Simplicial Sets II

Returning to simplicial sets and all that, so where we last left off we’d gotten through the definition of Delta sets and how they’re really just functors from $\Delta^{op} \to Set$ and thus maps between Delta sets are just going to be natural transformations between functors, which is great because the more things we can just describe with categorical concepts we already have the better.

The author (of this paper, just as a reminder) introduces a notion of degeneracy maps that are, essentially, the inverse of the face maps earlier. They repeat vertices in order to bump up the dimension of a simplex to the next level. As an example, we can bump $[0,1]$ to $[0,0,1]$ in order to treat it as a 2-simplex instead of a 1-simplex. This is an example of a degenerate 2-simplex because it isn’t really a 2-simplex in a sense, but we can effectively treat it was one anyway. What’s the point of degeneracy? Why do we need it? Well, in some sense we need it because we need to be able to describe maps that collapse vertices but with maps-as-natural-transformations as described above we really can’t because, in the case of our example in the previous post, we’d need to have a morphism that took us from $[[0,1],[1,2],[0,2],[0,3]]$ to $[[0,1],[1,2],[0,2]]$ that commuted with the face morphisms except, well, we can’t do that in a way that will respect the fact that we’re identifying 0 and 3 since we’d have to map $[0,3]$ onto $[0,1]$ or $[0,2]$ and either of those does something very different than just “shrinking” the line the way we want it. What we want to do is send $[0,3]$ to the degenerate simplex $[0,0]$.

So now we can say that a simplicial set is a family of sets just like the Delta sets, but now has both the family of $d_i$ face maps and the $s_i$ degeneracy maps, where $s_i$ duplicates the $i$-th entry in the simplex. In our example above this means that $s_0 [0] = [0,0]$, $s_0 [1] = [1,1]$, etc. This means that $[0]$ also “contains” $[0,0]$,$[0,0,0]$, etc. at every dimension.

Just as there were algebraic laws for the face maps, there are also algebraic laws for degeneracy maps and the interaction of degeneracy and face maps: $s_i \circ s_j = s_{j+1} \circ s_i$, $d_i \circ s_j = s_{j-1} \circ d_i$, $d_j \circ s_j = d_{j+1} \circ s_j = id$, $d_i \circ s_j = s_j \circ d_{i-1}$.

Following the previous construction of Delta sets, we can have a new category which I’ll also call $\Delta$ (because there really should have been a prime on the previous post) which has the same objects, but now has all all order preserving morphisms rather just the strictly order preserving ones. Just as the strictly order preserving maps were generated by the $Di$s, we can keep the $latex Di$s and introduce another set of morphisms $S_i : \Delta^(n+1) \to \Delta^n$ which map both $i$ and $i+1$ to $i$. Since we already know we’re going to take the opposite category, just as the $D_i$ corresponded to the face maps that select out faces from the simplex, the $S_i$ when reversed are going to be “inflating” faces into a degenerate simplex one level up.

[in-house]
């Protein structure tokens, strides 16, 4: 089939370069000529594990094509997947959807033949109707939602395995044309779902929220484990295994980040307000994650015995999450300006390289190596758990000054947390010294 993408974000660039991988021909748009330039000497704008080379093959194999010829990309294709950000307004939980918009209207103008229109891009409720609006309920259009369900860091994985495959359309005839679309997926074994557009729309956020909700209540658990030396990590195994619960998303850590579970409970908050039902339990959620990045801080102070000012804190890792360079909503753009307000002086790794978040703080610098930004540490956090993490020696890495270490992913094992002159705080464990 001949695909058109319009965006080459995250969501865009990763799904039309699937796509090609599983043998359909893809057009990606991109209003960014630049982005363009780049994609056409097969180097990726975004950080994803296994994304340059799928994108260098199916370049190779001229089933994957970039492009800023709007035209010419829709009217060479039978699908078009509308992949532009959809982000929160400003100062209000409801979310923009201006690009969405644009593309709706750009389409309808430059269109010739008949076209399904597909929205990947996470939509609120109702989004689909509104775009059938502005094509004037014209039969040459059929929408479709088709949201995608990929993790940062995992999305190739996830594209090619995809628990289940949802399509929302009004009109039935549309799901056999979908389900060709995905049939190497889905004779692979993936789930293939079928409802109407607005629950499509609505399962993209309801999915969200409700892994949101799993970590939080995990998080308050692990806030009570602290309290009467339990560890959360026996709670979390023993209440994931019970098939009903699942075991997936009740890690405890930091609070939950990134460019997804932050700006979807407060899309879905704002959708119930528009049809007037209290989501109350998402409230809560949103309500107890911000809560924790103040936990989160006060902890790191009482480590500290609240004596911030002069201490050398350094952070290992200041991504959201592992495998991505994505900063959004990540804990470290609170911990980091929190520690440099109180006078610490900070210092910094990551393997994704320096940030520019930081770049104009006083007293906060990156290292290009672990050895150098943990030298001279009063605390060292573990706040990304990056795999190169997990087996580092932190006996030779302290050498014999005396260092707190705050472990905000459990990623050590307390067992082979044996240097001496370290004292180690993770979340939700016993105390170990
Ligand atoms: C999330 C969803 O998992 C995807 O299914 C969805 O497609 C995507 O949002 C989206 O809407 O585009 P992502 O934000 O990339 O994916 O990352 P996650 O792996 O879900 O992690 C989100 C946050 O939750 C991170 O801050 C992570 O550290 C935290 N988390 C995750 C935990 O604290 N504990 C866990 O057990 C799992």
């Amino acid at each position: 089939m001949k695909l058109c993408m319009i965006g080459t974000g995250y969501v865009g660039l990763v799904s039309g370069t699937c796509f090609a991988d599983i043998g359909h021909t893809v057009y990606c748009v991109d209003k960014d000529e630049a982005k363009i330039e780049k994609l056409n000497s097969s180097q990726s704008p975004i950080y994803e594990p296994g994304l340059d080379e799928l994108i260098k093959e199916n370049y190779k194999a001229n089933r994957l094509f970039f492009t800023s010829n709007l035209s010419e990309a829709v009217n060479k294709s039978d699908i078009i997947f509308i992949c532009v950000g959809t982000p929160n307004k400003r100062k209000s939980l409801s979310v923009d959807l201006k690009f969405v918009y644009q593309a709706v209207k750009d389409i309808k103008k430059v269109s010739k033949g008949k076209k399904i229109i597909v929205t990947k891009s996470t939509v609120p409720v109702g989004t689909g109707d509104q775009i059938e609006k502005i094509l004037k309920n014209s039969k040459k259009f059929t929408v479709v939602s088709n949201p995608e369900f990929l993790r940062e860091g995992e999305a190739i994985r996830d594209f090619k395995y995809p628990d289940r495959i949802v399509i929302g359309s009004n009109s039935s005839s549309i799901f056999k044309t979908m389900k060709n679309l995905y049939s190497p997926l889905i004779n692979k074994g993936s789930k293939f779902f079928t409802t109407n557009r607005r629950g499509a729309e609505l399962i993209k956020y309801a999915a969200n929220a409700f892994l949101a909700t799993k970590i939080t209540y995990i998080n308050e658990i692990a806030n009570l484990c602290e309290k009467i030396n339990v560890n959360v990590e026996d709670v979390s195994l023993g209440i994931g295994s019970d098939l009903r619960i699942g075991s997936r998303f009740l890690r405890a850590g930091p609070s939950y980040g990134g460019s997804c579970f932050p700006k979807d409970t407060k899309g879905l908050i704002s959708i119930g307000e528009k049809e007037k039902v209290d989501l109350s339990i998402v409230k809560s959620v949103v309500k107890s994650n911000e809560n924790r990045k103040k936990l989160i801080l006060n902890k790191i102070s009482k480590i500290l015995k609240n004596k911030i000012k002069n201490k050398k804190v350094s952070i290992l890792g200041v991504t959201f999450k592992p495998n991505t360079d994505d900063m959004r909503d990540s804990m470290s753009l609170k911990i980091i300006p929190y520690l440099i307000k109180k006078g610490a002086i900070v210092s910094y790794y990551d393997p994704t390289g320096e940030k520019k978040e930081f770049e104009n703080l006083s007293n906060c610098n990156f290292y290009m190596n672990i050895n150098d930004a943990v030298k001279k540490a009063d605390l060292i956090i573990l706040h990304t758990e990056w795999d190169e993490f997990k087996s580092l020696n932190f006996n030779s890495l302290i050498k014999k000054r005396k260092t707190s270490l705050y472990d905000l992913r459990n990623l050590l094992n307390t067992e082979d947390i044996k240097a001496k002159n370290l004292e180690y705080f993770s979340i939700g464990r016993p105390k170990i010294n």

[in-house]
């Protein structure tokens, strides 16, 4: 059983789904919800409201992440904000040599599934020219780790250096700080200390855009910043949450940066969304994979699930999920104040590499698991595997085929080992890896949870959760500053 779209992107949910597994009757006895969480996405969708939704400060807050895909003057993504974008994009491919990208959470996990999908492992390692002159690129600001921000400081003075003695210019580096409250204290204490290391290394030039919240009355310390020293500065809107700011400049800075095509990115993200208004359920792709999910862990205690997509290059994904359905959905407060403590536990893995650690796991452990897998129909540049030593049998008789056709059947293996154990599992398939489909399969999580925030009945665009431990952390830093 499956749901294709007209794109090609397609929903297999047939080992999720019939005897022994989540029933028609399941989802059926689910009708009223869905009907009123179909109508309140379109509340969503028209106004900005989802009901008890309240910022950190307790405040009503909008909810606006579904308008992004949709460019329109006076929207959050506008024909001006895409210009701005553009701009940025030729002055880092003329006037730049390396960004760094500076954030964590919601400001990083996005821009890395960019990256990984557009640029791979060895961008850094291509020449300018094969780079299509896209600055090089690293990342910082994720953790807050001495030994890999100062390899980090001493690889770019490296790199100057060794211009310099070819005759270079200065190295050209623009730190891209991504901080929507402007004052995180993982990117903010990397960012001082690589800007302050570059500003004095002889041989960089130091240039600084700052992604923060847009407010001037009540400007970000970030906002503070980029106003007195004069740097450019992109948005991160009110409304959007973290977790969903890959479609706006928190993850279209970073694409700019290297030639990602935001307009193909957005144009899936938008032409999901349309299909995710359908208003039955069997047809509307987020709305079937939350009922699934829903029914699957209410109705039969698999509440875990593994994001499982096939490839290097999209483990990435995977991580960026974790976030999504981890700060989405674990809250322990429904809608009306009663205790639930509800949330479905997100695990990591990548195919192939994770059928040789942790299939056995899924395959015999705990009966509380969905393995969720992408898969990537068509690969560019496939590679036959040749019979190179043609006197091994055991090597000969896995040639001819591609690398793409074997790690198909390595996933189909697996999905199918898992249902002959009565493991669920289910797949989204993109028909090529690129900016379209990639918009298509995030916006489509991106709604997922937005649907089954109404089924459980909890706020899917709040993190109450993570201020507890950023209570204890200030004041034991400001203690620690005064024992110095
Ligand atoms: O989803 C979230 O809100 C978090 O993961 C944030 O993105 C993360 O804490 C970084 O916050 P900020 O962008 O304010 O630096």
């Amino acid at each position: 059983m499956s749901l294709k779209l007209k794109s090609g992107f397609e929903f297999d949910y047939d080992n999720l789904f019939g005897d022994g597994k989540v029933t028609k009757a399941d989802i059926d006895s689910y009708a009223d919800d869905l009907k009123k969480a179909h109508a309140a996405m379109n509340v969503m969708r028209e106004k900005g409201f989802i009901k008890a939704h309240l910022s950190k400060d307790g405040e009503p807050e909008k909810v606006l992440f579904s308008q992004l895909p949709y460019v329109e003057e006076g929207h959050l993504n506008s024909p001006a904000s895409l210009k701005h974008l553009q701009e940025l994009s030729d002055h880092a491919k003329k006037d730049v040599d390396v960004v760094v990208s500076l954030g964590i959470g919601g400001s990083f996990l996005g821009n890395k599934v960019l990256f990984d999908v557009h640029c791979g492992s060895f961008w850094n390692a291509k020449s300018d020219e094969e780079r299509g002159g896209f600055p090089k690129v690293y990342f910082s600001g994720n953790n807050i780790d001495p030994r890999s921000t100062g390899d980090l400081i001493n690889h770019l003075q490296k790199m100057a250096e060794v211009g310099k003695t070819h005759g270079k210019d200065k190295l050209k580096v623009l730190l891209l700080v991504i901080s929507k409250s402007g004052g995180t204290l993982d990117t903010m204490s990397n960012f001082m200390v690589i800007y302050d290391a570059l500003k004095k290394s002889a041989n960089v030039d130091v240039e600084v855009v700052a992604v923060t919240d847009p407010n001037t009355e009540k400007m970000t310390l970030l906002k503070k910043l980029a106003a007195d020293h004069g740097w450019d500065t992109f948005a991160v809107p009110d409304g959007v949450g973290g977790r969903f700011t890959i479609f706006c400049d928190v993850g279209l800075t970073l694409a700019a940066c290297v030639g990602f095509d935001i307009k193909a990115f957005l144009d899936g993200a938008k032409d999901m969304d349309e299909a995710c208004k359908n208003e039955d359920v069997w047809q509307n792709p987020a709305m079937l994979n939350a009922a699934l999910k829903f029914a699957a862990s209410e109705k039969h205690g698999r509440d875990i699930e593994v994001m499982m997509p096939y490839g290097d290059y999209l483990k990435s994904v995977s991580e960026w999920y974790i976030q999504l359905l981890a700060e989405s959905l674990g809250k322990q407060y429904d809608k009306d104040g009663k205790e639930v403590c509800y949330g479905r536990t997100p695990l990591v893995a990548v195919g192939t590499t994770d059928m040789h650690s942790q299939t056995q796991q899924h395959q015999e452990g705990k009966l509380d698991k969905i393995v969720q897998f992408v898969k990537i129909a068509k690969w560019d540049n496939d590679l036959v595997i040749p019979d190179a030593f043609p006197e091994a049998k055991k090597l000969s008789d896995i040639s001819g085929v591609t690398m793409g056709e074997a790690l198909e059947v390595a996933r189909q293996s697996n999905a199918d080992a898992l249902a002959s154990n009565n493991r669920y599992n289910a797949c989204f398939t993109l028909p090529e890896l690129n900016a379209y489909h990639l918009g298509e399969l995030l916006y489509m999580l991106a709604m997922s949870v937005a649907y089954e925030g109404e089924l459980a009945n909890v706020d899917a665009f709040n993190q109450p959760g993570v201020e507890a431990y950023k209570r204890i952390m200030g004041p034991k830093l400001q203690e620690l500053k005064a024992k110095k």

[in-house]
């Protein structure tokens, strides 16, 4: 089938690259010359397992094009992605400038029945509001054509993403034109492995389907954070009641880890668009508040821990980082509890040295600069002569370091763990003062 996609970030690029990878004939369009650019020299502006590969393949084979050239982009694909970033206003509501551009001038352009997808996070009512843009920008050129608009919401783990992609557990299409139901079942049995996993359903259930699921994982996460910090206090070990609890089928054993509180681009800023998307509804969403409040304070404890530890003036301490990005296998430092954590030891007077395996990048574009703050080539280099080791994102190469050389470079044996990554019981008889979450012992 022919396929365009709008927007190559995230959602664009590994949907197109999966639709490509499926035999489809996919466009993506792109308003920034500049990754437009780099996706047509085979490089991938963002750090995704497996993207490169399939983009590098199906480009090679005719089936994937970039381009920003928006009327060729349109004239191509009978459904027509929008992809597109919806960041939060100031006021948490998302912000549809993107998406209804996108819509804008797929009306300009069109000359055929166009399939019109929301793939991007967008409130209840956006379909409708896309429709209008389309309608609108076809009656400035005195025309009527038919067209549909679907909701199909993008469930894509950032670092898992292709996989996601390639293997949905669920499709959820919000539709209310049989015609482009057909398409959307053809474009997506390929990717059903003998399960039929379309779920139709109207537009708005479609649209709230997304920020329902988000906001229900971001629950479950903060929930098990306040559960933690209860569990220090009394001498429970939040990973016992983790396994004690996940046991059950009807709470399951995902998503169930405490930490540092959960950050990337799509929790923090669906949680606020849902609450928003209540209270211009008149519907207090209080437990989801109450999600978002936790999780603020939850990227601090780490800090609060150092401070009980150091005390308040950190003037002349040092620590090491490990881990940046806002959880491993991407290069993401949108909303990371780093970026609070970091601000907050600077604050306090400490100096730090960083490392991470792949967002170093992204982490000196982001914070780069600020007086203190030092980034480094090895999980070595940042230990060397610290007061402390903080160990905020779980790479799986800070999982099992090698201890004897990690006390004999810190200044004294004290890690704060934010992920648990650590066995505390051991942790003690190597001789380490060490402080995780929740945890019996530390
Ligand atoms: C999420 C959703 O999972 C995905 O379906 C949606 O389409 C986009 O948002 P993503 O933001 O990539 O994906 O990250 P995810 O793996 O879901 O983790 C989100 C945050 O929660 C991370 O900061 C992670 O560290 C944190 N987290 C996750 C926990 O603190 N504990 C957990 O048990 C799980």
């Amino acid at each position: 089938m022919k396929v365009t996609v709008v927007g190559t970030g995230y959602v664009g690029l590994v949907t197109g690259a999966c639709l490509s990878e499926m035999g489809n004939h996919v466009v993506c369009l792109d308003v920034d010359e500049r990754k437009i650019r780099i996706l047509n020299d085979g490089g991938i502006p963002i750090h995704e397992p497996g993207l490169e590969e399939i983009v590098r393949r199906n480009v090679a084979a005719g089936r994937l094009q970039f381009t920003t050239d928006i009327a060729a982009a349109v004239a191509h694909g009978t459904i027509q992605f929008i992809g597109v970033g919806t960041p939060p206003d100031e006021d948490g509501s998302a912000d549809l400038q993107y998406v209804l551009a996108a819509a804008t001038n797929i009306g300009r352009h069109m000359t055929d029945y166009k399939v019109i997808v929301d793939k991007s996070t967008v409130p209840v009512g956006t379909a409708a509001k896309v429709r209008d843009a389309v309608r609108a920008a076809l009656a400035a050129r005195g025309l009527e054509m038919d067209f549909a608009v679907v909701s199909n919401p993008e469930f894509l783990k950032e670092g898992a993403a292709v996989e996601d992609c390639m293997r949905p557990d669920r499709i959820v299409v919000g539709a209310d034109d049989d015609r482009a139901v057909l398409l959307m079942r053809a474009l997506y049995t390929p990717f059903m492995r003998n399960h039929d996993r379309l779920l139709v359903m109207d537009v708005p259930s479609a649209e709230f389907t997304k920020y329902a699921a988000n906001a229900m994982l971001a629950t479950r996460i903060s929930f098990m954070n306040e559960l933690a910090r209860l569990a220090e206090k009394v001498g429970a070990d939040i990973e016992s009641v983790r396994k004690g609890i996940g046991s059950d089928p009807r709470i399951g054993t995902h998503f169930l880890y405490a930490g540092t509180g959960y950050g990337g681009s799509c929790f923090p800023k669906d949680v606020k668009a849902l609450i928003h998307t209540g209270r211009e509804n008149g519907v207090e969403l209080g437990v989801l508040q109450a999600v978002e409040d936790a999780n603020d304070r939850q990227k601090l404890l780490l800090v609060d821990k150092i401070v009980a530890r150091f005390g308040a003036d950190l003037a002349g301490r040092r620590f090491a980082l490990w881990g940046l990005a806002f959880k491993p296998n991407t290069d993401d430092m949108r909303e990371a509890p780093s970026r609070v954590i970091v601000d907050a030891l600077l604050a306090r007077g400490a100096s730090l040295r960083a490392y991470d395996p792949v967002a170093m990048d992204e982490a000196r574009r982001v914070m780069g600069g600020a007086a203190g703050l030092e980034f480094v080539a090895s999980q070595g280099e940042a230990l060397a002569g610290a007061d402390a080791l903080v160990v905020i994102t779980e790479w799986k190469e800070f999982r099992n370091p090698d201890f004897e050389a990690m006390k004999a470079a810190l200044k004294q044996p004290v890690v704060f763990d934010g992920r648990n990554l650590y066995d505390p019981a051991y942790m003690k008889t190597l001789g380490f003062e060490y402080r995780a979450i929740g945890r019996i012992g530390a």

This is one place where my knowledge is faltering a bit, because I know there’s something special about categories where all arrows can broken into a composition of a mono and an epi, which is definitely the case here. I know it’s a property that Set and I believe some (all??) topoi have.

That aside, we come to the topic of realization, which is how one goes the abstractness of a set-valued contravariant functor over $\Delta$ and actually obtains a topological space. This is where I start to get shaky because I need to review a lot of my topology. The construction starts by taking all the $X^n$ for the simplicial sets and then giving them the discrete topology, where every subset is an open set (true story, I’ve gotten the discrete and indiscrete topologies consistently mixed up since I was a kid 16 years ago first learning this stuff) and then for each of the $X^n$ we take its product with $\Delta^n$ and then take the quotient by the relation $(x,D_i(p)) ~ (d_i(x), p)$ and $(x,S_i(p)) ~ (s_i(x),p)$. We then take the (infinite) direct sum of all of these spaces and that’s the topological space.

It was clear as mud when I looked at this definition for the first time, but reading the explanation and doing some sketches I think I get the point: the elements of $\Delta$ are the real “volumes” that we are gluing together on the right points, lines, and faces with the above equivalence relation. What’s I still can’t really visualize is how this operation is a functor? Is it because it’s essentially just built from operations we know are functorial? Despite my inability to see this, the author goes on to explain that this functor has an adjoint in the singular set functor that turns topological spaces into simplicial sets.

The next section on products isn’t terribly remarkable except that the most naive way of doing products of simplicial sets happens to work beautifully.

The last thing I was going to cover today was simplicial objects, but it turns out those are just contravariant functors from $\Delta \to C$ where C is any category. So I’m guessing, without really being sure, that simplicial categories (functors from $\Delta \to Cat$) might somehow be relevant in defining higher-dimensional categories?

In any case, next time I’ll finish with this paper and go through the sections on Kan complexes, simplicial homotopy, and homotopy groups of Kan complexes